Taste of the Presidia

31 Oct 2010

The 910 exhibitors at the Salone del Gusto last weekend in Turin – an international fair of small-scale food producers from around the world organized by Slow Food – included 182 Italian Presidia and 106 international Presidia from 46 countries: projects to support products at risk of extinction, which use traditional processing and/or agricultural methods and safeguard native breeds and local plant varieties. The Slow Food UK team was in Italy for the event, and decided to share their favorites among the interesting range of Presidia foods. 

Pokot Ash yoghurt from district of West Pokot in Kenya was a real treat and is a recent addition to the international Presidia. It tasted really thick and creamy, with a slightly bitter, aromatic flavour, which was strangely more-ish. The raw milk comes from either goats or cattle herded by the indigenous communities. Ash, produced from the burning branches of the native cromwo tree, is added to the yoghurt to help preserve it, and this creates a slightly odd, speckled bright grey colour. I was told that locally Pokot Ash yoghurt is a valuable traditional foodstuff for treating urinary infections.” 

Jen Marsden, Communications Coordinator 

“The Kempen Heath parma ‘lamb’ (cured as opposed to cooked or raw) from Holland caught my eye as they feed on heather much like our black face ewes at home in the UK. True to their grazing habits the meat tasted delicious and slightly sweet.” 

Alice Murray (née Dickie), Events & Partnerships Coordinator 

“As a beekeeper I was keen to taste the two Presidium honeys from Ethiopia – Wukro White Honey from the northern Tigrai region close to the famous rock-hewn churches of Lalibella has a long, slightly bitter aftertaste. The Wenchi Honey, by contrast, comes from the Oromia region west of Addis Ababa and is a rich dark golden colour with a mild, roasted caramel flavour. Both are unlike any other honeys I have tasted, though the real privilege was to meet the producers themselves who through the Presidium projects are becoming more economically stable.” 

Sue Braithwaite, Chair of UK Ark

“I’m a bit of a pulses and legumes fan. I’ve even made chocolate brownies out of chickpeas before, so the chance to try the Saint-Flour Golden Lentil – a Presidium product from the region of Auvergne, France – was pretty exciting. As farmers switched to hay and silage in the 60s to support the increasing milk industry the lentils almost disappeared until a small group of producers started to grow them again in 1997. And now they even make them into JAM!”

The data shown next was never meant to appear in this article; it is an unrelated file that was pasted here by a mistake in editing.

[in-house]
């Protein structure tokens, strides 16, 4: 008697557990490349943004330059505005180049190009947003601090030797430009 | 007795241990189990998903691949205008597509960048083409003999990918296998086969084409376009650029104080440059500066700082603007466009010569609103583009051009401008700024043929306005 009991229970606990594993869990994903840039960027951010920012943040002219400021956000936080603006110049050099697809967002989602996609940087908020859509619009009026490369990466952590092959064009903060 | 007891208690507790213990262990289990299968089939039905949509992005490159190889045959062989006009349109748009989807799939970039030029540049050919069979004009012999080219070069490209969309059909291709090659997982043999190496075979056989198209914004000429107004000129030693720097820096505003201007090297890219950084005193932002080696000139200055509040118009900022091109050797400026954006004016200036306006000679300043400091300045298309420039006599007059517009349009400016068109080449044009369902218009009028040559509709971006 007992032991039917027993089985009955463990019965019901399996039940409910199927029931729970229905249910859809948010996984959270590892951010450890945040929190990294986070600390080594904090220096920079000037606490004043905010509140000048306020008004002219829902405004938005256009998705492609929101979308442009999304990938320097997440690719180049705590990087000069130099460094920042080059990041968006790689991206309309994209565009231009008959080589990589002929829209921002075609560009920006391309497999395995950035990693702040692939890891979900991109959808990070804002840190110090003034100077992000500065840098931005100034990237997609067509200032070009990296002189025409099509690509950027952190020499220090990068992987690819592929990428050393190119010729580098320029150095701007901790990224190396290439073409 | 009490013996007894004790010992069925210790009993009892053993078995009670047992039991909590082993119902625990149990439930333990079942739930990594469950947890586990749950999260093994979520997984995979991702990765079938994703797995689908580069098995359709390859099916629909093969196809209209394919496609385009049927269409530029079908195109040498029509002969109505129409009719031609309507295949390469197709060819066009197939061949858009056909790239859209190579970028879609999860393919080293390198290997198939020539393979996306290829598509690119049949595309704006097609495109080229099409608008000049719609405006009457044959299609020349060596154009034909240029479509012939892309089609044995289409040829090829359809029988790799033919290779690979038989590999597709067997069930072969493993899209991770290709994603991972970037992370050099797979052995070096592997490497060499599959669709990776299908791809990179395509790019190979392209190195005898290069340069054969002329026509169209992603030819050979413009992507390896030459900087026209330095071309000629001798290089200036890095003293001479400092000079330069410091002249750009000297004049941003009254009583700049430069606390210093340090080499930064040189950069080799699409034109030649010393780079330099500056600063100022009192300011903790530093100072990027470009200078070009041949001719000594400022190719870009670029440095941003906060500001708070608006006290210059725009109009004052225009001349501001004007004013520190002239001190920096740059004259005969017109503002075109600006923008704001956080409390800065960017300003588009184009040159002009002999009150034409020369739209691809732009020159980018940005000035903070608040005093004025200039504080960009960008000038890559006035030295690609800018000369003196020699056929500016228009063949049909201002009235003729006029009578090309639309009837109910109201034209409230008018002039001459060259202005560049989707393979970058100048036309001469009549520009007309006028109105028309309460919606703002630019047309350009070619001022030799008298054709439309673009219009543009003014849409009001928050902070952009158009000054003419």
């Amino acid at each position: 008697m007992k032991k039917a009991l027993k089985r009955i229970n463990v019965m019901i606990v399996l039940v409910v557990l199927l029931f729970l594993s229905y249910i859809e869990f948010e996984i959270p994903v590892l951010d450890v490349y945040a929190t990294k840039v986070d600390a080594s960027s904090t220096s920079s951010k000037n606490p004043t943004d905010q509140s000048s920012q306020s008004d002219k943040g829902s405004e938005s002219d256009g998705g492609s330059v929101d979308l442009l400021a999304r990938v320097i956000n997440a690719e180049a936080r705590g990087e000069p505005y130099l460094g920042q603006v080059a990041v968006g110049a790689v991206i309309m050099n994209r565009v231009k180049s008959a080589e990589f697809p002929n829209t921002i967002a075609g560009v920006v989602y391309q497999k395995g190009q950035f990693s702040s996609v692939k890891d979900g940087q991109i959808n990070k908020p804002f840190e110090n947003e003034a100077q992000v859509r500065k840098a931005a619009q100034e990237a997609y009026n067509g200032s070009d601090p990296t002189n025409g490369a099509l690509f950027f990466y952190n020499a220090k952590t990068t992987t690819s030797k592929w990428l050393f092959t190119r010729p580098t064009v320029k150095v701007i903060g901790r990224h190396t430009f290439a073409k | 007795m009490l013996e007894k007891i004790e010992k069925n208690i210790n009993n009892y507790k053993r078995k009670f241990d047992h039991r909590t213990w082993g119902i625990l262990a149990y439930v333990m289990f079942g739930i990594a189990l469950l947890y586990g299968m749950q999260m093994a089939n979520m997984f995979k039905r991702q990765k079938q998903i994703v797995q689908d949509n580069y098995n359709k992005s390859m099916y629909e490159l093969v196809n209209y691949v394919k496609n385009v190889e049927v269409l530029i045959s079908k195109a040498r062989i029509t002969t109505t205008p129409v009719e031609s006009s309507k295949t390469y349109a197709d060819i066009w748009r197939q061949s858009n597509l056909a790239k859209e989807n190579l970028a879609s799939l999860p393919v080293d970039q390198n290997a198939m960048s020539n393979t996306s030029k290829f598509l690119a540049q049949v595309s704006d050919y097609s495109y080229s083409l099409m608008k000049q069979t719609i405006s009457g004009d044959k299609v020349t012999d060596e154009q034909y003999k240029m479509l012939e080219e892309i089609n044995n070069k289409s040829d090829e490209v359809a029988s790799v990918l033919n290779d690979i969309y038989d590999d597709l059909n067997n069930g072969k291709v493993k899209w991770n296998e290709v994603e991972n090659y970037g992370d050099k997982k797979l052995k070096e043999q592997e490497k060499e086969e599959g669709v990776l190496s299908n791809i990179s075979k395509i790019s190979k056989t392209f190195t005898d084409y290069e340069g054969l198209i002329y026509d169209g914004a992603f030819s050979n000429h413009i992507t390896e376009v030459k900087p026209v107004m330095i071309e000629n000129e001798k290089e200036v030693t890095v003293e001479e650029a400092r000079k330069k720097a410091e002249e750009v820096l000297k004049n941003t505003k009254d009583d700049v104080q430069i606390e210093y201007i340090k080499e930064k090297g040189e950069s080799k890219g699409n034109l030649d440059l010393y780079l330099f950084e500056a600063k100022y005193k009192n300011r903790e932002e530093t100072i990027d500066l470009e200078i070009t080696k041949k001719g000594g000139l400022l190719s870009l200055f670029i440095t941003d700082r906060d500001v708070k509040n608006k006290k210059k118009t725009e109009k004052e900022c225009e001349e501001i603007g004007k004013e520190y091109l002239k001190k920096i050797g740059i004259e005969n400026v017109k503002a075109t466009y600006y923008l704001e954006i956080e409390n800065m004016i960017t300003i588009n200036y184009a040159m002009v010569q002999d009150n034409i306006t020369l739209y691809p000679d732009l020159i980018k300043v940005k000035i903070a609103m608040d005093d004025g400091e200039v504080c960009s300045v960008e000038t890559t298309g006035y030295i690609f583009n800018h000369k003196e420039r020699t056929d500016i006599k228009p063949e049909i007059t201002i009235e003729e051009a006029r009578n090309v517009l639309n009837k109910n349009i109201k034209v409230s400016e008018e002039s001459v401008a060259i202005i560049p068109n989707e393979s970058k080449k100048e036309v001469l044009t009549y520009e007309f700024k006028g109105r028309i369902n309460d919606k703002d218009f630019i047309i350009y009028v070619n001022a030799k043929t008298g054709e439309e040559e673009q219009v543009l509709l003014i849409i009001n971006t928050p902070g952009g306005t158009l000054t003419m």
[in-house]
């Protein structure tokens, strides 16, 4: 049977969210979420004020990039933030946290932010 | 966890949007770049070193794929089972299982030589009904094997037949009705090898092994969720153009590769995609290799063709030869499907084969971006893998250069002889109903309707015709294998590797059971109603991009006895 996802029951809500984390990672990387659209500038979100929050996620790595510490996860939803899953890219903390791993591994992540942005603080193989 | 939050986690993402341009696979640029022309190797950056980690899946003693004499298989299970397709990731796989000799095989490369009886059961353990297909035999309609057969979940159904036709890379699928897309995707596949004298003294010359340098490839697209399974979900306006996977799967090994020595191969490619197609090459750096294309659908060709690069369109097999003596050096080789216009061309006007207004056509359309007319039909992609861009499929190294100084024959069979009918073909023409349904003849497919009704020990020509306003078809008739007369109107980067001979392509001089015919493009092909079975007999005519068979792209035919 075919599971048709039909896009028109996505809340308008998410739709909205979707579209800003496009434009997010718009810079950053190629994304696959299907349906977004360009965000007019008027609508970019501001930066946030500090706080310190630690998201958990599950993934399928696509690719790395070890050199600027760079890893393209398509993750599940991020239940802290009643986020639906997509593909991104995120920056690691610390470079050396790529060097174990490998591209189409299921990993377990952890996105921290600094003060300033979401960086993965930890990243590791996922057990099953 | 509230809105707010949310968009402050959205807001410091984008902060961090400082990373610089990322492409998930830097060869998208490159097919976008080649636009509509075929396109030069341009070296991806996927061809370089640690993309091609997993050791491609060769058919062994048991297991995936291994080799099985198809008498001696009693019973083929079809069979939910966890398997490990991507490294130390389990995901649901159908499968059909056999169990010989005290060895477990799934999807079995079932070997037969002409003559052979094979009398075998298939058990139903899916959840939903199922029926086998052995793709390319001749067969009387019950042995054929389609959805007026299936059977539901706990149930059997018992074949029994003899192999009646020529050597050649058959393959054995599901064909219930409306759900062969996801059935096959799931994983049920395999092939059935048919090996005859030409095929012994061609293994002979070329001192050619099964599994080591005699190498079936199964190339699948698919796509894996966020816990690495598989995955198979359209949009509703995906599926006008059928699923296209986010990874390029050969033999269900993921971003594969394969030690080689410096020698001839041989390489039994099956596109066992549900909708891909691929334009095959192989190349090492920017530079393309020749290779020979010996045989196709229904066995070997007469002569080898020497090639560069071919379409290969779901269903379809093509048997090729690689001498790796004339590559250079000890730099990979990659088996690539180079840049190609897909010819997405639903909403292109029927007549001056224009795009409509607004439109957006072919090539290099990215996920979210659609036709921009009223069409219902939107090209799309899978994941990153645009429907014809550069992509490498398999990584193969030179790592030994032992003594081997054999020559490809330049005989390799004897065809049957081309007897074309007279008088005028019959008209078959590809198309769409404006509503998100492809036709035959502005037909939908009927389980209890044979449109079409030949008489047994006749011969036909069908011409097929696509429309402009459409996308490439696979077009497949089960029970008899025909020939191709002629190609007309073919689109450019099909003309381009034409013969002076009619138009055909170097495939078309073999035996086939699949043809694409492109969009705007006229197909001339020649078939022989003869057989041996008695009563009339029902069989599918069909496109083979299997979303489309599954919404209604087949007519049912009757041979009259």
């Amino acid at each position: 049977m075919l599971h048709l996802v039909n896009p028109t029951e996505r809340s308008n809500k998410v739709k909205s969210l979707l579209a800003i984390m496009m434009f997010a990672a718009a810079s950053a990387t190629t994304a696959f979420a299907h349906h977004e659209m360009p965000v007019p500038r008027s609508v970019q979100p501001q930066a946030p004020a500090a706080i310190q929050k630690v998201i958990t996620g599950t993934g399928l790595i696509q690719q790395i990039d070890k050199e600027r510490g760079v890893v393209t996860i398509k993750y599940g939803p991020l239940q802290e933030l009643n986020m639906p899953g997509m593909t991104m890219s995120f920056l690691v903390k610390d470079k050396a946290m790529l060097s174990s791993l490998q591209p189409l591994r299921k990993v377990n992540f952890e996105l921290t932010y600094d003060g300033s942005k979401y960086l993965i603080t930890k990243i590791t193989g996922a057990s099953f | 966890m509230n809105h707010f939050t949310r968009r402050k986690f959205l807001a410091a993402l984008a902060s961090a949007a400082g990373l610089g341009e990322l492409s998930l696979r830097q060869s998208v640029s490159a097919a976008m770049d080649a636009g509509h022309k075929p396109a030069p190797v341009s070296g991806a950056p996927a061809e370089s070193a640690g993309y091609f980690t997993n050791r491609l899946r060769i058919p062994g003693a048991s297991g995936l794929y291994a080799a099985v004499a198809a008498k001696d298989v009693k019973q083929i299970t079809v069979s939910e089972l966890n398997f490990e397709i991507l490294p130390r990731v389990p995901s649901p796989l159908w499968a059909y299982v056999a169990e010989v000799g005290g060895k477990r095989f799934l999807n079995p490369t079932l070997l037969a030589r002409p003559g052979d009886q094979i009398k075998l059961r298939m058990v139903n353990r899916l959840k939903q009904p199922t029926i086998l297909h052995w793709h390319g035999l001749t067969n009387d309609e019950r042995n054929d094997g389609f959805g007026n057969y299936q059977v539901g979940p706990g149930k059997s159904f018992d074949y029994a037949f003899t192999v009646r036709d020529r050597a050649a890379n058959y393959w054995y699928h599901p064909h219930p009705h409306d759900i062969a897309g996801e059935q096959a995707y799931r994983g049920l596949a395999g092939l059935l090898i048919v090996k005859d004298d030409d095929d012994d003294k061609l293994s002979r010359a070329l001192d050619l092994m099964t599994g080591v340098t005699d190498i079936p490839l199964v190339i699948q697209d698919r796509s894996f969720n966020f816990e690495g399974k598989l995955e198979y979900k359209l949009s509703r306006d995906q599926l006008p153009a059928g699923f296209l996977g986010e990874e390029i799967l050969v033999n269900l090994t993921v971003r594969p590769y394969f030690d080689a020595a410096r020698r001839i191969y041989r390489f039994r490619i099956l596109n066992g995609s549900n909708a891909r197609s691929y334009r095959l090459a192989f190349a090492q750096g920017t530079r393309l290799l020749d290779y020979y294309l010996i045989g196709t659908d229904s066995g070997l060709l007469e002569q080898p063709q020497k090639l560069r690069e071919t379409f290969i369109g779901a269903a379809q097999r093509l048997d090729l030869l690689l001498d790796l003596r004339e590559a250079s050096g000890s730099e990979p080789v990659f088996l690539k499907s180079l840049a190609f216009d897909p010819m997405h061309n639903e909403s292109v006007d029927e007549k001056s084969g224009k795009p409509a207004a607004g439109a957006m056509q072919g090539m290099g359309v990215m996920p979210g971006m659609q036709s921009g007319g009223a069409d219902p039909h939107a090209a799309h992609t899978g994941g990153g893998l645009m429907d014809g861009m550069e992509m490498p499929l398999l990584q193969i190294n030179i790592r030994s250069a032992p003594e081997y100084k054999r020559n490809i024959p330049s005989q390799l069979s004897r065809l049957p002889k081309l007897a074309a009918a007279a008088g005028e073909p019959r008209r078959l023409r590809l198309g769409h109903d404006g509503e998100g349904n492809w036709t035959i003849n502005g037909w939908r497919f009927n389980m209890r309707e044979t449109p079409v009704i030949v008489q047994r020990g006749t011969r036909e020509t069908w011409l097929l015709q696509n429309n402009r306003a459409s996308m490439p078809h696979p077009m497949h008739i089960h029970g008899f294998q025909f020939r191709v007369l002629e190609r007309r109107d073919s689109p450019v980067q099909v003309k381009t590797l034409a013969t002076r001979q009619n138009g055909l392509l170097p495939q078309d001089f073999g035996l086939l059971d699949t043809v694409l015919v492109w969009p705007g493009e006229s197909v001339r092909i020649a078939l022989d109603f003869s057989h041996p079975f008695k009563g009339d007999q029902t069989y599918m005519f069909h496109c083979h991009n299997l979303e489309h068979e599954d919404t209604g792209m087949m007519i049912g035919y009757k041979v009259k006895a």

Laura Billings, Membership & Groups Development Director 

“It would be difficult to imagine Italian cuisine without tomatoes but Pomodori Fiaschetto are much more than normal tomatoes! They are the quintessence of the place where they grow, Torre Guaceto, a nature reserve and protected area in Puglia, so while the rest of the surrounding coastline is now home to countless bars, restaurants and hotels, this patch of sand, sea and rich soil has remained blissfully free from development. They are sweet, with a gently tangy flavor, beautifully kissed by the sun. They are good in salads and absolutely perfect for pasta sauces.” 

Antonietta Rosiello, Membership Manager 

“As soon as I saw the Malaysian Rimbas Black Peppercorn producers at the Salone del Gusto I recognised them, as we have a picture of them hanging up in the Slow Food UK national office bathroom! Once I made this connection I had to buy the peppercorns. The pepper grains are collected by the 12 native Ibans families who live in the village of Babu Sedeba and are washed in water and left to dry in the sun.” 

Ed Billins, The Taste Adventure Coordinator 

“Whilst at the Youth Food Movement “Identities and Globalization of Diversity” workshop I learnt about Brazilian Guarana, grown by the Satere Mawe indigenous people of Brazil. The natural energizing properties of the Guarana really works – I know, I was bouncing for hours – and the profits from the production go to the creation and running of an Indigenous University in Brazil. The Presidia status of the product means that not only the tradition of its production is preserved but also the traditional culture of the Satere Mawe people, the biodiversity of their environment and building a sustainable future for their children.” 

Ria Jackson, Slow Food on Campus & Youth Coordinator 

“I tried lots of food (and I mean lots!), but one of the most interesting for me, given my Polish heritage, was a Polish cheese called Oscypek that I had never heard of before. It’s a smoked, hard sheep’s cheese that is handmade and rolled around a wooden press that is unique to each producer. It looks so good it was almost a shame to eat it, but of course I did and it was amazing, particularly when slices were fried and served with a sweet jam – heavenly.”
Michelle Binieda, Executive Administrator 

“I am a total fan of dates – a regular in our family Christmas stockings! – but I never knew there were so many varieties or they could be so very juicy and so extraordinarily delicious. I bought a box of Talis dates grown at the Al Jufrah oases in north-central Libya, which have served as a crossroads for the caravan routes and while not a Presidia, they are part of Slow Food’s biodiversity program. This area is famous for its immense biodiversity of dates with over 400 varieties, and has an extraordinary heritage with centuries of history, still carefully preserved by today’s farmers. I am trying to limit the number I eat every day so that I can continue to enjoy their exquisite taste for longer – but they are hard to resist!” 

Rhonda Smith, Programs Director 

To find out more about the 300 Presidia projects supported by the Slow Food Foundation for Biodiversity, visit the website:

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